Younger Australians may be looking at riskier investments such as cryptocurrency in an effort to speed their entry into home ownership.
New research by Glow from the Catalyst program shows that younger Australians are more than twice as likely to invest in cryptocurrency over the next 12 months compared to the overall population. And the Catalyst survey also shows that affordability of housing is a key issue of concern to Australians, ranking as the fifth most pressing social or environmental issue from over 30 measured.
This research builds on recent data released in June 2021 by YouGov and cryptocurrency exchange Kraken,which showed a similar appetite for crypto investments amongst younger Australians.
Glow Founder and CEO Tim Clover said that many younger Australians had more disposable income than ever before brought about by the by-product of lockdowns – no travel and no going out to pubs, restaurants and concerts.
“They are living at home longer and savings in the bank are generating very little interest. The research shows they are looking at alternative investment vehicles such as cryptocurrency, although the 18 to 24-year-olds led every investment category that carried some risk including ETFs, NFTs, digital gold and micro investing.”
According to the Reserve Bank, it now takes, on average, nine years for a 24 to 35-year-old tucking away a fifth of their income each year to save for a typical home deposit in Sydney. That is up from five to six years a decade ago.
According to the ABC, property prices this year have risen faster than anytime over the past 32 years, so it is really no wonder that young people are taking greater risks in an attempt to fulfil the common Australian dream of owning their own home.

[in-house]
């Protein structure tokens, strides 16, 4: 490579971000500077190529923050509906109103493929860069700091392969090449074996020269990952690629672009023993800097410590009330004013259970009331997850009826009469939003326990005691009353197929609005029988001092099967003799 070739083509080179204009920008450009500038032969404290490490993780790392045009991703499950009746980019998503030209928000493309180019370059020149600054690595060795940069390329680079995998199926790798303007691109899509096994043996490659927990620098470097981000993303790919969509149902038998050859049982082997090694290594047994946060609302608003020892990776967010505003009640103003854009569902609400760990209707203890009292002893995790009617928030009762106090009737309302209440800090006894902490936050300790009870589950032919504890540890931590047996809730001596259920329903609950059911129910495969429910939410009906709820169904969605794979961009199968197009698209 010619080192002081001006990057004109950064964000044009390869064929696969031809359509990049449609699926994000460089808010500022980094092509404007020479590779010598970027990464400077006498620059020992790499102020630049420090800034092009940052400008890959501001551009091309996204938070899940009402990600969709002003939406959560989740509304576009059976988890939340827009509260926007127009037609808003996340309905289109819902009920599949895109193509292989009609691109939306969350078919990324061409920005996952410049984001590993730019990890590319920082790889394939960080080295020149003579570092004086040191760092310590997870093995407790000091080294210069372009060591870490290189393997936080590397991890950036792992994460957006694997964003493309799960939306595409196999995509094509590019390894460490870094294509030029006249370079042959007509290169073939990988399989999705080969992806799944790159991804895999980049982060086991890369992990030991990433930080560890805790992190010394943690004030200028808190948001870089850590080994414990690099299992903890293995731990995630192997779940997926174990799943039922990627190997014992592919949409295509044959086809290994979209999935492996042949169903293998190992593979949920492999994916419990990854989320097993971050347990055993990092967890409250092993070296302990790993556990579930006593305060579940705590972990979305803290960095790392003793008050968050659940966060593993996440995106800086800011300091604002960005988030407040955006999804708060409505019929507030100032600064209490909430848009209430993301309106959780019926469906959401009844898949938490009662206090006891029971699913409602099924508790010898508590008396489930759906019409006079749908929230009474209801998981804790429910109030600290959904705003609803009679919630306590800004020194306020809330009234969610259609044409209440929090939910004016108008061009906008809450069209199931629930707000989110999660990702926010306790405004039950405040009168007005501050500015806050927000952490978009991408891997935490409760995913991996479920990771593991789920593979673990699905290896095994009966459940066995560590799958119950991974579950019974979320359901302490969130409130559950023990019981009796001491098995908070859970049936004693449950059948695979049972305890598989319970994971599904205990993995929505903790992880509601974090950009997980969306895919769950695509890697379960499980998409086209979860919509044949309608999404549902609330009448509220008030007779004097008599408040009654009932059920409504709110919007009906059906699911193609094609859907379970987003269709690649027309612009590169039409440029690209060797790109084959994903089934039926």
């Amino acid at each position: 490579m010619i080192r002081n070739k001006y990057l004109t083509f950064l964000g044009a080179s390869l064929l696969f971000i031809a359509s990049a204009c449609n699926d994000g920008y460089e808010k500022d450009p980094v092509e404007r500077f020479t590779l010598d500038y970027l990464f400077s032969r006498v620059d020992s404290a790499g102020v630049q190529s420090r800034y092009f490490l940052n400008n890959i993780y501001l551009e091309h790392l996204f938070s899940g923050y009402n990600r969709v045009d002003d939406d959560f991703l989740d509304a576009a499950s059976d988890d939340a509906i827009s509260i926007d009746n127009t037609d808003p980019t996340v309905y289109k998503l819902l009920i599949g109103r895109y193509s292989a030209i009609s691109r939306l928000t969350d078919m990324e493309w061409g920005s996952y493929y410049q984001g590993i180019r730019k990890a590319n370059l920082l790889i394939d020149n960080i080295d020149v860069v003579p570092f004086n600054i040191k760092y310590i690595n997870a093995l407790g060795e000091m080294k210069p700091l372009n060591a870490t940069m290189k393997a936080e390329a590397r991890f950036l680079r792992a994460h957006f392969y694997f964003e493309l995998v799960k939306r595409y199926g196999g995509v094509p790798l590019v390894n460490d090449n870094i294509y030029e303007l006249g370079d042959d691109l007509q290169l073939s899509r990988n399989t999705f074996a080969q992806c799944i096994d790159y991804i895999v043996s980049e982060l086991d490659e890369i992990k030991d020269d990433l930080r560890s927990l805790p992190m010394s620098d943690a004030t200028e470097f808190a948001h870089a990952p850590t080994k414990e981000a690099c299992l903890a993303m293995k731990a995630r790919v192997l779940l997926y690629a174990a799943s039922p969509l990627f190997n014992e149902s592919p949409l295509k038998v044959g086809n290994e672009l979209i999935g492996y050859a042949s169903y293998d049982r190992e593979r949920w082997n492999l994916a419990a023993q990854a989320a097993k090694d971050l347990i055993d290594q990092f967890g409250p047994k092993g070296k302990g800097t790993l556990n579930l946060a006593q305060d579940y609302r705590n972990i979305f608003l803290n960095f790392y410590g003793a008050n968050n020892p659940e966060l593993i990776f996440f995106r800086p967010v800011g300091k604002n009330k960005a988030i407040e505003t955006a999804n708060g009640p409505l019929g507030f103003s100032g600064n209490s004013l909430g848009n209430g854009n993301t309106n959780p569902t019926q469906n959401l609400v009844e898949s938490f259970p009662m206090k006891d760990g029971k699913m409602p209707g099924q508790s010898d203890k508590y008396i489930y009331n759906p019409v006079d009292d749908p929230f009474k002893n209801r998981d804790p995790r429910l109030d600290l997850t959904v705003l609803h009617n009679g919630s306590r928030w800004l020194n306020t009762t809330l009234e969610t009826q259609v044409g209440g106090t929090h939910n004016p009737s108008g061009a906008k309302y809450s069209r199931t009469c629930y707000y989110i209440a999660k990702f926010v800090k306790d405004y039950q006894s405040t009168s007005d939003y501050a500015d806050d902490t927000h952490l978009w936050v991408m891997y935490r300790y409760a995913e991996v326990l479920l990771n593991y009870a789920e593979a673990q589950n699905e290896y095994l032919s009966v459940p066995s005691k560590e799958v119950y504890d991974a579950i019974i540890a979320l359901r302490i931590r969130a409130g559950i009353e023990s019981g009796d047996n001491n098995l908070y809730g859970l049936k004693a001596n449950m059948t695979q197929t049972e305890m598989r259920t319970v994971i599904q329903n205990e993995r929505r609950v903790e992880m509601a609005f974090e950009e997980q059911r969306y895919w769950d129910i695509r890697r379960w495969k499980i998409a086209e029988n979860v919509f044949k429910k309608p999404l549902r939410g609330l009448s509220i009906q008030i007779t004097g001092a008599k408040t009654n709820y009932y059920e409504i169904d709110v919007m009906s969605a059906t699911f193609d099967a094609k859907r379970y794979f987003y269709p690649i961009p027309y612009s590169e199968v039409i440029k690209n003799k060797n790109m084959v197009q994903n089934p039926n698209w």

Cryptocurrency price volatilities however mean that young Australians are exposed to a high level of risk that may in fact delay their efforts to gain home ownership.
“Despite all the warnings and risks associated with cryptocurrency, these younger Australians may be figuring the risk is worth the potential reward,” Mr Clover said.
“To their credit, 21% also said they intended to invest in shares, which was up on the 15% of Australians overall.”
This growth in younger audiences tuning in to share trading aligns with other market data. Cath Whitaker, the CEO of low-cost ASX-listed share trading platform SelfWealth, said younger Australians were being attracted to the platform more so than any other age group.
“We saw it in 2020 with the number of younger Australians coming onto and trading on the SelfWealth platform in large numbers, now representing over 70% of the SelfWealth community.
“You can see why they are attracted to riskier investments such as cryptocurrency. Gen Z is more likely to invest in cryptocurrency believing that there is the potential for a huge upside and if it fails there is still plenty of time to recover their losses further down the track.”
Mr Clover said he didn’t know whether younger Australians were aware of the environmental impact of cryptocurrency. Bitcoin and Ethereum are often criticised for the energy they consume and their resultant carbon footprint.
“Our Catalyst research shows that younger audiences tend to over-index when it comes to concern for the environment, so it will be interesting to see if they lean towards the emerging greener cryptocurrencies such as BitGreen, SolarCoin, Cardano and Nano”.